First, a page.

Then it was time to slaughter the sheep and prepare it for cooking. Javier really wanted me to watch, but I refrained. I did, however, see much of the cleaning of the sheep, etc. It was pregnant, surprise! (I have many videos with the sheep in the background if you are interested.) I was amazed at how they really use every part of the sheep. I explained that, as far as I know, adult sheep are only used for wool, and my family couldn’t believe it. “What do they do with the meat when the sheep is too old?” they asked. I still don’t know. I tried to explain that in the States, most of us are really distanced from our meat products, so many people don’t really know where their meat comes from, what parts of the animal it is, how animals are killed, etc. Well, anyway, the women spent practically all day preparing this sheep and we had sheep and rice for Christmas dinner. The traditional Christmas dish is turkey, but turkey costs 33 B’s a kilo and an entire sheep costs 200 B’s. I saw my host grandmother cleaning the sheep’s head, so I thought they were going to serve the traditional Oruro dish (I forget the name) of boiled sheep’s head, but they didn’t. It was just a pot of various meat cuts and ribs.
The family sharing Christmas dinner

The kids all put on the clothes that the previous volunteer sent them for Christmas, and took a picture.
Braulio and most of the kids

Then we watched the movie I got them for Christmas, “The Santa Clause 3.” I also gave them some Christmas music (that didn’t work!) and some candy, which they were totally nuts about. We played soccer (not a good idea) on the patio, and then switched to volleyball (good idea). After dark, everyone said goodbye and promised to return again soon. Overall, it was a good Christmas and surprisingly similar to how my family celebrates in the states. Until next time!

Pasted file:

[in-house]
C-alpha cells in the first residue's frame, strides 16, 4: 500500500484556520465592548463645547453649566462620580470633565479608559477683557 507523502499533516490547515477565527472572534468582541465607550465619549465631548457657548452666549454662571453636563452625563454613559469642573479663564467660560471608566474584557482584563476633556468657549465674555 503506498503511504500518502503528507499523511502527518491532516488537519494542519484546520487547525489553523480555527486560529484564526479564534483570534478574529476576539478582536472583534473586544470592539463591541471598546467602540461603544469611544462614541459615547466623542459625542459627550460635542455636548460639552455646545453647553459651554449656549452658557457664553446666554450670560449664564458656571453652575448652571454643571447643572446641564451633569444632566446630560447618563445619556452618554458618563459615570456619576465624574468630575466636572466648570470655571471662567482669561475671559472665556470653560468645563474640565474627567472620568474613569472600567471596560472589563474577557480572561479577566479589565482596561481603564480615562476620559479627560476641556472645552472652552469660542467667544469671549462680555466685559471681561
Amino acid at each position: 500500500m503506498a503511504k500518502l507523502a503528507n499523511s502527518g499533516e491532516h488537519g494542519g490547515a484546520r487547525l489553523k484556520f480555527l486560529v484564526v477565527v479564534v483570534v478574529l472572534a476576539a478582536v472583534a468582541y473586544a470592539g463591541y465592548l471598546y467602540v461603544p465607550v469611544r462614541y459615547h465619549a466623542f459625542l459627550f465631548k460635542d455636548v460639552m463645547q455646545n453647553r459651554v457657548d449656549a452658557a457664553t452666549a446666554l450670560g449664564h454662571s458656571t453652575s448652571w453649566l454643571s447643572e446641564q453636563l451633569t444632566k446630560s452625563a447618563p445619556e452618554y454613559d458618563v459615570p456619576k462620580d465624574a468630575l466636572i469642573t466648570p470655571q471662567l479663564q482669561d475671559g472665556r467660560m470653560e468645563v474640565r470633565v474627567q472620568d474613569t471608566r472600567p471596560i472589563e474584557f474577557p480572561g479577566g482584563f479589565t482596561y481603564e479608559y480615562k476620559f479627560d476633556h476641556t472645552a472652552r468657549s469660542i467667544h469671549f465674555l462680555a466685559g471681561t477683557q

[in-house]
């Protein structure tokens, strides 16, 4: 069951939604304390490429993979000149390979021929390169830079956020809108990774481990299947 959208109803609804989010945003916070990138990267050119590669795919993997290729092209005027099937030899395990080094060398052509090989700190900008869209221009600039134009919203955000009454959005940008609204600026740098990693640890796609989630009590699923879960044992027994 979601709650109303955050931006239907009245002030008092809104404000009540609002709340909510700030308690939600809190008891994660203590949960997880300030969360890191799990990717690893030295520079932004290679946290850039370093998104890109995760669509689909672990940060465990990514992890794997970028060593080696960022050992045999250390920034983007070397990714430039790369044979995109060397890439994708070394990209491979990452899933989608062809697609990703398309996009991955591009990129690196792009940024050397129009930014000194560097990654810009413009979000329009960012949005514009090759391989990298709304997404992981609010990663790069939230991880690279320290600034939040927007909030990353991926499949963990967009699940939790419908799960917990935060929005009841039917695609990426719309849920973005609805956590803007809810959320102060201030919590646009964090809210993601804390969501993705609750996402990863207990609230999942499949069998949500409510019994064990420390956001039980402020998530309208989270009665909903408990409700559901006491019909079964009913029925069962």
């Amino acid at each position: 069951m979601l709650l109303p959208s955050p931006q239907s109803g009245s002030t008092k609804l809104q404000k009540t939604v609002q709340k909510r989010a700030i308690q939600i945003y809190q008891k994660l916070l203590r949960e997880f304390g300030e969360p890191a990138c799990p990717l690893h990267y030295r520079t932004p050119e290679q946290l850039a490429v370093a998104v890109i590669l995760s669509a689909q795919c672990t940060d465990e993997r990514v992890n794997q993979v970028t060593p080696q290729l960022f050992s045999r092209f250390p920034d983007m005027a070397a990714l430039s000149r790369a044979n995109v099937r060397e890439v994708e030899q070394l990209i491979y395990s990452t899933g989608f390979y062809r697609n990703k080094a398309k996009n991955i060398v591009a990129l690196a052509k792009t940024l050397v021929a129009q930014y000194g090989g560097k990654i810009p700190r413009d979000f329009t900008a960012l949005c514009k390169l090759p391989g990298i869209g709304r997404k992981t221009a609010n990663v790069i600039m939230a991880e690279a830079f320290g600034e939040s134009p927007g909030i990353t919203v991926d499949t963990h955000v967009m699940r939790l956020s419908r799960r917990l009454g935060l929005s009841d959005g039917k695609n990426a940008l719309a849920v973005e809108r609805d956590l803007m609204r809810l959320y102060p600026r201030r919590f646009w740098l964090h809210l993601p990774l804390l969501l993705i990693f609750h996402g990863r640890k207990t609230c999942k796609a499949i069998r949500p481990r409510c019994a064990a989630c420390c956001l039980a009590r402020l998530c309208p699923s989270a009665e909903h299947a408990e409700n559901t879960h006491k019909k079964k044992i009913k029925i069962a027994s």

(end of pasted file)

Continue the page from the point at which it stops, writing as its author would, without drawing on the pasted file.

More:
Sarita

PS. I almost forgot! Sad news...I'm not going to be able to dance tinku afterall. I've been coming in for practices but no one was there! There's still all of January for practice, but I'm going to be in Cochabamba for two weeks for in-service training. And Carneval is the first week of February (very early) this year. So sad!

4 comments:

Jen said...

Happy New Year! Sorry about the dancing but glad to hear that you didn't have to eat any sheep's head. Karma seems to be favoring you overall these days. ;>

Kristyn said...

Hi, sorry I haven`t really been keeping up on your blog, I`ve had iffy internet access lately. Your Christmas sounds so nice! I want to come visit you so bad, it sounds so amazing there. I hope everything is going well. Miss you!

Jennifer Nelson said...

Guess what?

2008 is the International Year of the Potato!

http://www.potato2008.org/en/index.html

Aren't you lucky to be in such a great position to join in the celebration?!!!

Love, Jen

TeddY2K said...

Happy New Year and such! I'ma go update my blog and fire you off an e-mail! =)